Make sure raters know who will see the data and what will be done with it. If it is truly to be used for development purposes, only the person being reviewed should see it. No bosses, no impact on formal reviews. It is important that raters know that in order to facilitate honest, helpful feedback. Most people will be inappropriately nice or mean if the boss will see it, rendering it developmentally useless. As Chris Musselwhite said in 2007, “Once you’ve determined the purpose and intention for the use of the 360, it should be clearly communicated and understood by all.”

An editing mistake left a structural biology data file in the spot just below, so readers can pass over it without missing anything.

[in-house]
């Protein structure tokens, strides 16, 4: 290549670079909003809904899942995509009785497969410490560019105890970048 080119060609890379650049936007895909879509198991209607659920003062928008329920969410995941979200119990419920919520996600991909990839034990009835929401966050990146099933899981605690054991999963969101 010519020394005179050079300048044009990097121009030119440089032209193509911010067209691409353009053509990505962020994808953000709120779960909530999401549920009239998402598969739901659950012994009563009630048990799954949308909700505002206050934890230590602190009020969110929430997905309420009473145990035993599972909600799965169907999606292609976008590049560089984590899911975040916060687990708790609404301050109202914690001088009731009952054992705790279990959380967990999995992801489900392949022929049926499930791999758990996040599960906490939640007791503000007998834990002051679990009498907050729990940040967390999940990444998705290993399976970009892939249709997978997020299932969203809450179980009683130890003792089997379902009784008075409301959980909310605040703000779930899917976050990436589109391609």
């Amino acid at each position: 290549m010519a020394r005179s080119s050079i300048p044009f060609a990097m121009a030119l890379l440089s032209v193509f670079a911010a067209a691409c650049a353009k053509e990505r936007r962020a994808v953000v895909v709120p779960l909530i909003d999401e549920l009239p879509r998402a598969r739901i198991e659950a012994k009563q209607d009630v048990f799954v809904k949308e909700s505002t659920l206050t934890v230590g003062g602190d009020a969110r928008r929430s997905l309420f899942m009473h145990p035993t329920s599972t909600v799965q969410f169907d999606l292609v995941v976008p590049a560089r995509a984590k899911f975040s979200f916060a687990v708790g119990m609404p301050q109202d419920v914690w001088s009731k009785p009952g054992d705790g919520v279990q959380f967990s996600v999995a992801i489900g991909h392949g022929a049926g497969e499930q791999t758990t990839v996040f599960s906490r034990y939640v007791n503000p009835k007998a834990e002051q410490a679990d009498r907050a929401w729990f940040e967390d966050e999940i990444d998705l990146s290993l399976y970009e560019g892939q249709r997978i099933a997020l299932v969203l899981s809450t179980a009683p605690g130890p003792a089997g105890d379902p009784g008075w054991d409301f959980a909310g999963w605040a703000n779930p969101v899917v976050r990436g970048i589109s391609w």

Provide a 360 tool that is short enough to be completed by raters without feeling rushed. It is better to get 40 good pieces of data than 80 bad ones. The items should be specific and behavioral. Action verbs are best. Trait words are too vague. For example, “proactively shares meaningful project updates with teammates” is better than “uses teamwork skills.”

In a 2005 issue of Consulting Psychology Journal: Practice and Research, Frederick Morgeson and his co-authors summarized 360-degree research. The article pointed out that behavioral items tell people what they should be doing, rather than not doing. The example in the prior paragraph illustrates this. If someone were rated low on “teamwork” skills, would he or she know what to change to get better?

Provide Guidance in Understanding the Information